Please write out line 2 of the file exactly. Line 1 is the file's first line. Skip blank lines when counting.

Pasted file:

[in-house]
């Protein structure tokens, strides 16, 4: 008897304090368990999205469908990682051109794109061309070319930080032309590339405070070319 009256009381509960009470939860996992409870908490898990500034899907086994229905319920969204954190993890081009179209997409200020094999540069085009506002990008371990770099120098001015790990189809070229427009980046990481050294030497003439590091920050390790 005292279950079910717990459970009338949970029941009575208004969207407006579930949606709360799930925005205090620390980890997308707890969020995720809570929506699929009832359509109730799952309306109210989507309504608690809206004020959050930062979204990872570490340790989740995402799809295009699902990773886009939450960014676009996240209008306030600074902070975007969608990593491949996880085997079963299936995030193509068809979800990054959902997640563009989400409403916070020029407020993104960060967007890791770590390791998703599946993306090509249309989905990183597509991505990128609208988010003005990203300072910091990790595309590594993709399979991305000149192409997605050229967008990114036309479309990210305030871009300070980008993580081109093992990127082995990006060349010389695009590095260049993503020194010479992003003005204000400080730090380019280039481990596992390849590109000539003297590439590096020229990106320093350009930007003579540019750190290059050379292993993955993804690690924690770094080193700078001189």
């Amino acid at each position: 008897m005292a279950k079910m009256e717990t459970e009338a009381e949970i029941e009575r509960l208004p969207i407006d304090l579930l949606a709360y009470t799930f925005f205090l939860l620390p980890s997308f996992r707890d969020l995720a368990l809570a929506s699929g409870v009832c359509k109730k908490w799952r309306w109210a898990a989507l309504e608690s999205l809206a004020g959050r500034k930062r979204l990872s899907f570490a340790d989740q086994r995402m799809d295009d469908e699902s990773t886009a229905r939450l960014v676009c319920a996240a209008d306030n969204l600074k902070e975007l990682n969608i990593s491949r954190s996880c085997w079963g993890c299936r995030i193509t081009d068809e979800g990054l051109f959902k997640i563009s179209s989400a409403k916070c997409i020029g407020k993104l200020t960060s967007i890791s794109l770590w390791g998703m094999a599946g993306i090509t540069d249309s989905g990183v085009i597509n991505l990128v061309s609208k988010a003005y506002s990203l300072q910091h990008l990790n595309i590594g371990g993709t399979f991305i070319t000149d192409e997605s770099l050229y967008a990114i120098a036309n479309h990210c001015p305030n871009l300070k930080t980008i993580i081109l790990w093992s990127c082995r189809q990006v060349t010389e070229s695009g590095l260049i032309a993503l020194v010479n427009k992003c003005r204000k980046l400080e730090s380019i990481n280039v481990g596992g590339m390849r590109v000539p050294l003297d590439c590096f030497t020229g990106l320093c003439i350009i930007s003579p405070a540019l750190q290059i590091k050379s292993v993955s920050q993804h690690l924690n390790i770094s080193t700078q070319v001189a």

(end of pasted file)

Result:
């Protein structure tokens, strides 16, 4: 008897304090368990999205469908990682051109794109061309070319930080032309590339405070070319 009256009381509960009470939860996992409870908490898990500034899907086994229905319920969204954190993890081009179209997409200020094999540069085009506002990008371990770099120098001015790990189809070229427009980046990481050294030497003439590091920050390790 005292279950079910717990459970009338949970029941009575208004969207407006579930949606709360799930925005205090620390980890997308707890969020995720809570929506699929009832359509109730799952309306109210989507309504608690809206004020959050930062979204990872570490340790989740995402799809295009699902990773886009939450960014676009996240209008306030600074902070975007969608990593491949996880085997079963299936995030193509068809979800990054959902997640563009989400409403916070020029407020993104960060967007890791770590390791998703599946993306090509249309989905990183597509991505990128609208988010003005990203300072910091990790595309590594993709399979991305000149192409997605050229967008990114036309479309990210305030871009300070980008993580081109093992990127082995990006060349010389695009590095260049993503020194010479992003003005204000400080730090380019280039481990596992390849590109000539003297590439590096020229990106320093350009930007003579540019750190290059050379292993993955993804690690924690770094080193700078001189």